By TESS OSMER
Every artist has at least one song in their arsenal that is a true wild card, but it is artists that draw from multiple genres and create music that is innovative, layered and unique that become timeless. Music should make you think, it should provoke you to see the world from another perspective or connect to another person by just feeling a beat and its lyrical accompaniment. It is the music that makes you cry or laugh that is successful, as well as marketable.
This week, I have been obsessed with The Cat Empire, a band who formed as a trio in Australia in 1999. Their genre is a mix of jazz, reggae, funk, Latin, gypsy and hip-hop. Their song “Hello,” released in 2003, never fails to lift my lips into a smile. It truly captures the essence of the male ego. Main singer/songwriter Felix Rebel is swept up by the beauty of a woman on the streets, and his pick-up is far from stale and boring.
Similar to The Cat Empire is Cake, founded in 1994 a little closer to home in Sacramento, California. “Never There,” released in 1998, is one of their most memorable songs. They play on irony and humor much like The Cat Empire does. The song is from the point of view of a male, who is complaining that his girlfriend is never there for him, hence the name of the song. However, it is rich with irony because women know how hard it is for men to commit (most of the time, that is) so this song plays on that specific generalization.
In early 2012 a mysterious band appeared online. The Neighbourhood revealed no biographical information, no photos and no back story, offering only a moody track titled “Female Robbery.” They formally name their genre “Black and White,” based off their combination of rock instruments and R&B/ hip-hop aesthetics. Their song “West Coast,” released in 2014, has the most evocative beat and lyrics. Every time I play it my eyes are handed an entirely new perspective on life.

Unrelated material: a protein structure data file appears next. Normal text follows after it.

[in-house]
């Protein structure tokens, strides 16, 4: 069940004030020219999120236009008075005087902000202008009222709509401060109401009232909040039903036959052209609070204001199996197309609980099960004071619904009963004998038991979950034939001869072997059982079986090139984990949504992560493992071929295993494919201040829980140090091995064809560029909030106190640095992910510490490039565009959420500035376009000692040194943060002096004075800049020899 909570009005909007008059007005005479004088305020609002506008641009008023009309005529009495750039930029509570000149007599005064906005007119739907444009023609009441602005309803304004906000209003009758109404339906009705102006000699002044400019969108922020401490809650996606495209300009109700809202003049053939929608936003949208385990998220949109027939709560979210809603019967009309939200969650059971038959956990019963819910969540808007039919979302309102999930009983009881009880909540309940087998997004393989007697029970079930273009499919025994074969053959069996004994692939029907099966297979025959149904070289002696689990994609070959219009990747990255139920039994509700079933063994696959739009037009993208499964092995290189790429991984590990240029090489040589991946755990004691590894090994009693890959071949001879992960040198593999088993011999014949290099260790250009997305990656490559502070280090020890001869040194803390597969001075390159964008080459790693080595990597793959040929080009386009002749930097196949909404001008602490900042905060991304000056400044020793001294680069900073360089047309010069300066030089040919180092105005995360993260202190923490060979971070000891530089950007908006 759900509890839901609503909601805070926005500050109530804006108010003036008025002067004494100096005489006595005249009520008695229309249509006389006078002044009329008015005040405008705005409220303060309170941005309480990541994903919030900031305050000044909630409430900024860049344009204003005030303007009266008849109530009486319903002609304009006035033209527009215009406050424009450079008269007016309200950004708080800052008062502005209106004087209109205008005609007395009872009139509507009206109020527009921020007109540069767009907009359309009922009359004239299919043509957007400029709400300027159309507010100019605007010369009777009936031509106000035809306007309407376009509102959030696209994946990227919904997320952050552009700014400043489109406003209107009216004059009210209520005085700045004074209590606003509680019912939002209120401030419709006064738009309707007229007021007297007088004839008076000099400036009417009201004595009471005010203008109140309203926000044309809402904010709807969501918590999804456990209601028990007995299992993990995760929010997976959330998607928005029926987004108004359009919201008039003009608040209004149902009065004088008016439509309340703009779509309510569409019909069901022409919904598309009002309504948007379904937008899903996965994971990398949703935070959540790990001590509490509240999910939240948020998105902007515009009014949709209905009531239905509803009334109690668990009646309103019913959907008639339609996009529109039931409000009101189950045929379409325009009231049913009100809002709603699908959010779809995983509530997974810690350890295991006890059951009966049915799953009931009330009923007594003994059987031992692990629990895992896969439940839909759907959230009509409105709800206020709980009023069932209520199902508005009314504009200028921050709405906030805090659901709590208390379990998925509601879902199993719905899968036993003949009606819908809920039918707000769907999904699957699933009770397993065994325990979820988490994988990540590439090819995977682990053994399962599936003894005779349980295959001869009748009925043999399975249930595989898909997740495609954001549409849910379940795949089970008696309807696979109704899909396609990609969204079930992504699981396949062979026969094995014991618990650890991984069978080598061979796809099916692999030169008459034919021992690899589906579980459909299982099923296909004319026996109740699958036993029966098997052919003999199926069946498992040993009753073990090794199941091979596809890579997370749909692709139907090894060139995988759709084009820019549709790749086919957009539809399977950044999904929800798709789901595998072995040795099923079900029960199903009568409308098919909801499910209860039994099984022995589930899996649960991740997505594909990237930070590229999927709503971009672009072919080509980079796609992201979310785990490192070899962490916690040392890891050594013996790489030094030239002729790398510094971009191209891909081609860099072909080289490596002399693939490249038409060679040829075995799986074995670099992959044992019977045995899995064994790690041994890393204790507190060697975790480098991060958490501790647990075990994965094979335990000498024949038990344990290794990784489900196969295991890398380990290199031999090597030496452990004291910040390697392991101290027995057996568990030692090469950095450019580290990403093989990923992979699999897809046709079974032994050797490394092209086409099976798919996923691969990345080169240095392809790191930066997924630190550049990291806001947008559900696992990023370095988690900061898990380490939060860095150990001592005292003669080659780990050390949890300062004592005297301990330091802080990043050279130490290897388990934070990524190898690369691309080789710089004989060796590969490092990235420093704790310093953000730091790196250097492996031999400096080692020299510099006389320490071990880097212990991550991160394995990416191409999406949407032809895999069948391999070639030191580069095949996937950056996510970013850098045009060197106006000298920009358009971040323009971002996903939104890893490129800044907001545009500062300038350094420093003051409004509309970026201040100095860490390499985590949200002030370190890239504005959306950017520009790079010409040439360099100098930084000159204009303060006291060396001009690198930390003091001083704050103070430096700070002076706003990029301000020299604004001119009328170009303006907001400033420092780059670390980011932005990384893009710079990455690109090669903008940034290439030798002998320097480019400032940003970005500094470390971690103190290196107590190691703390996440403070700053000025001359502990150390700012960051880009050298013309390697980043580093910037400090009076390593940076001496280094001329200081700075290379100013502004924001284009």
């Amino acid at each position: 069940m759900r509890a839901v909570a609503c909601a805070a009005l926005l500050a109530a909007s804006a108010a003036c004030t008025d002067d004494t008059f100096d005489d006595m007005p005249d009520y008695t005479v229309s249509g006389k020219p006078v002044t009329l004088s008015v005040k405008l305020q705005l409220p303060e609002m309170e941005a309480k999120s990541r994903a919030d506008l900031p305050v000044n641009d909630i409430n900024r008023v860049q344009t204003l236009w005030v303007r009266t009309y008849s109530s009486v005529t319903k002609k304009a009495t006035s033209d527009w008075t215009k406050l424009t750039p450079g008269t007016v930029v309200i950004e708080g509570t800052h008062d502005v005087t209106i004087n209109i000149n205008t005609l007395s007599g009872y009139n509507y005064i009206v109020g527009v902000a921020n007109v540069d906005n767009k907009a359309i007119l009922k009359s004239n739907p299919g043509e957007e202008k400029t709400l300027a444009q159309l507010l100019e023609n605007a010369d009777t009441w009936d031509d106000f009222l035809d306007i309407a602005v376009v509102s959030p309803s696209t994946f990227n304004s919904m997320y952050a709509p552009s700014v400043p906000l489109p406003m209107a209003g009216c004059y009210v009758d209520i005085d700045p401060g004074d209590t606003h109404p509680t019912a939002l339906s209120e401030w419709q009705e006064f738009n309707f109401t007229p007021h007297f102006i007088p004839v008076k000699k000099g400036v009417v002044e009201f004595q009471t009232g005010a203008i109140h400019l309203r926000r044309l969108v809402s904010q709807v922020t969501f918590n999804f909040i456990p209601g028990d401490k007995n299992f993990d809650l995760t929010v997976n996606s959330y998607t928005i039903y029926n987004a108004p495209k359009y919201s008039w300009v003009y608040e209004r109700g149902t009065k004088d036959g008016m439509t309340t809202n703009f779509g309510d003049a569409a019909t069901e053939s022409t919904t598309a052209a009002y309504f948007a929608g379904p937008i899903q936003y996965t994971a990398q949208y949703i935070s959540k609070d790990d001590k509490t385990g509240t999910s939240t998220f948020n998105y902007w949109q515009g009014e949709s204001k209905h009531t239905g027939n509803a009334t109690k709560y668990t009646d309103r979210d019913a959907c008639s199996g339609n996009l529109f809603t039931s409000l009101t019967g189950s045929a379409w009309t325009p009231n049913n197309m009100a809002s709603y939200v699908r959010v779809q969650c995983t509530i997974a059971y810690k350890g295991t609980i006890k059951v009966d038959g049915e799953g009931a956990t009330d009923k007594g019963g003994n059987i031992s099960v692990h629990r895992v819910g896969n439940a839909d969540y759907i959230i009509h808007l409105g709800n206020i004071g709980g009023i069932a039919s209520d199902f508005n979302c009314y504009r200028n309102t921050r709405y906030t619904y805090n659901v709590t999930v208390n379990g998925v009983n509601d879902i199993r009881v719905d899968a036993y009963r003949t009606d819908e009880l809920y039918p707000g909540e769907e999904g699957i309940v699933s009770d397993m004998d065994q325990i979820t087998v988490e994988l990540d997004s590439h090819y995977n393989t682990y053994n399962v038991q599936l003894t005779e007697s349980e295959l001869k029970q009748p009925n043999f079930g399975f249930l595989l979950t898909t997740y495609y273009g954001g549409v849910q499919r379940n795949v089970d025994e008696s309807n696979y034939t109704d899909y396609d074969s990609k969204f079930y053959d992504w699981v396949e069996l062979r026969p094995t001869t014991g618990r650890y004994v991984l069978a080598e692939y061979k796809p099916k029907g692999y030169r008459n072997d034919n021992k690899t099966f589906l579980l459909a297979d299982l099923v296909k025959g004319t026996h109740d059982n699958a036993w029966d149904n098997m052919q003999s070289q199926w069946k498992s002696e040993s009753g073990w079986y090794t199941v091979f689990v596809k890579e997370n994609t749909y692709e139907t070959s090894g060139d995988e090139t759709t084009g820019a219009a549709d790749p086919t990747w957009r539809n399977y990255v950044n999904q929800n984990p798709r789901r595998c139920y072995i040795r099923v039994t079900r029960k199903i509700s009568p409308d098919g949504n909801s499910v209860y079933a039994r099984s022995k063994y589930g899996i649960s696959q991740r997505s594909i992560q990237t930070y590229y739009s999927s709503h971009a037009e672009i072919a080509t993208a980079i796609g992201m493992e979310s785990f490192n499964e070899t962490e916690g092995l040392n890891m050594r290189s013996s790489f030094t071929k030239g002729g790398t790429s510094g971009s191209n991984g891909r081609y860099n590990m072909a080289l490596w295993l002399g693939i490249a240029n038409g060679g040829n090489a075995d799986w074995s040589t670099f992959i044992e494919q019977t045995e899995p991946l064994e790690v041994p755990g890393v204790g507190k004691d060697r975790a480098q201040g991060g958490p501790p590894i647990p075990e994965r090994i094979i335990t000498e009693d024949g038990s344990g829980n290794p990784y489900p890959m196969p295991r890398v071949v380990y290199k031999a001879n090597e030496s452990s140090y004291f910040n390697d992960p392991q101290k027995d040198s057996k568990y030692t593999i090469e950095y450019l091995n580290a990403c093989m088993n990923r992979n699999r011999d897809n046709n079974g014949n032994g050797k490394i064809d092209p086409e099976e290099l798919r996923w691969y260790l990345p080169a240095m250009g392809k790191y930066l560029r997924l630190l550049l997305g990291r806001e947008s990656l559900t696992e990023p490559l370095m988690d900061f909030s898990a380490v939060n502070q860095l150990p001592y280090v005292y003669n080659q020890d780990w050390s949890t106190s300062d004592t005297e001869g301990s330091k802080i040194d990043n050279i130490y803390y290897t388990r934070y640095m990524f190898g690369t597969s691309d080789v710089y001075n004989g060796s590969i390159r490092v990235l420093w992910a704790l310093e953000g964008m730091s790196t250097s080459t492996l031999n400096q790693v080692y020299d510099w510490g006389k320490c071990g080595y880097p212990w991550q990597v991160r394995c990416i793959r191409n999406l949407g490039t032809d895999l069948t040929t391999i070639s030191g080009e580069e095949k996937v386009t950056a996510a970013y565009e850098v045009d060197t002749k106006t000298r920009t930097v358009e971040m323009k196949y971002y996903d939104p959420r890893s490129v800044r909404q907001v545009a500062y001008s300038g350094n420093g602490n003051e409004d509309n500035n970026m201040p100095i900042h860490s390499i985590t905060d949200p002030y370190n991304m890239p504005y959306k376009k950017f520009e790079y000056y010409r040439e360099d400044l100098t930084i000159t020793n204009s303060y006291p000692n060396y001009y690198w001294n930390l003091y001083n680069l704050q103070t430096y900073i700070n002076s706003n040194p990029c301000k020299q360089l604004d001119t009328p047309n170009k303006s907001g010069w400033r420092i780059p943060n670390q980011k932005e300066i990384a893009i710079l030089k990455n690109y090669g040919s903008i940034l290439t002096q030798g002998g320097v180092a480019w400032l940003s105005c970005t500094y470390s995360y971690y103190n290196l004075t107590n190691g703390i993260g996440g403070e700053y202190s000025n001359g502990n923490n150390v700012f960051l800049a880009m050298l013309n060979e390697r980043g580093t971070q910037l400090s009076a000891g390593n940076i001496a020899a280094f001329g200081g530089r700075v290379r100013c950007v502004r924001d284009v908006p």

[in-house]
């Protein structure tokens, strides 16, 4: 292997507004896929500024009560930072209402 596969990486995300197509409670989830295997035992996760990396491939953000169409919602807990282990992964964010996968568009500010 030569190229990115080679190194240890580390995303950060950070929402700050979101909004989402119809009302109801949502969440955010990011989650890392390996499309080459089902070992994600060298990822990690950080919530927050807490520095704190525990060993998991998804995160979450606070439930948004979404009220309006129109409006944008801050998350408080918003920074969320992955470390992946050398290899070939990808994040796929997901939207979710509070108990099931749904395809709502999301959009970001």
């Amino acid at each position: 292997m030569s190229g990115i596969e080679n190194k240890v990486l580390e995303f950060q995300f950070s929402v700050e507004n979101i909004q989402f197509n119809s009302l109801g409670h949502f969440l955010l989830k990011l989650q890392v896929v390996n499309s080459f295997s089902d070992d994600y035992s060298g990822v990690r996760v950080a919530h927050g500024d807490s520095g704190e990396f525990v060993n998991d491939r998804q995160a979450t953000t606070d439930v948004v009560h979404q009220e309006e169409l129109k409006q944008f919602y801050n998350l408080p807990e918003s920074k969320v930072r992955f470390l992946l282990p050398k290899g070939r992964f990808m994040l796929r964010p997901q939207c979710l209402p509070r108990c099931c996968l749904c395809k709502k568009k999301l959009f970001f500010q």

Slightly Stoopid, formed in 1995, is another band that will always stay close to my heart. Their combination of blues, rock and dub, which is a sub-genre that grew out of reggae music in the 1960s and is truly incomparable to anything on the radio today. “Wiseman,” released in 2003, has a jazz, reggae and blues rhythm that never ceases to stop capturing my senses. Their music is 13 years old now, but they will live on in my high-school mix-CD’s.
Formed in 2007, Local Natives are another band that has kept me on my toes. Their indie-rock sound is so refreshingly different from those artists that are similar to them. Their beats are soft but accompanied with the twang of the guitar and roll of the drums they become both sophisticated and tasteful. Their song “Wide Eyes,” released in 2010, takes an interesting approach to the story of Jesus in the desert for forty days and forty nights and what that story says about faith, while at the same time questioning faith and science.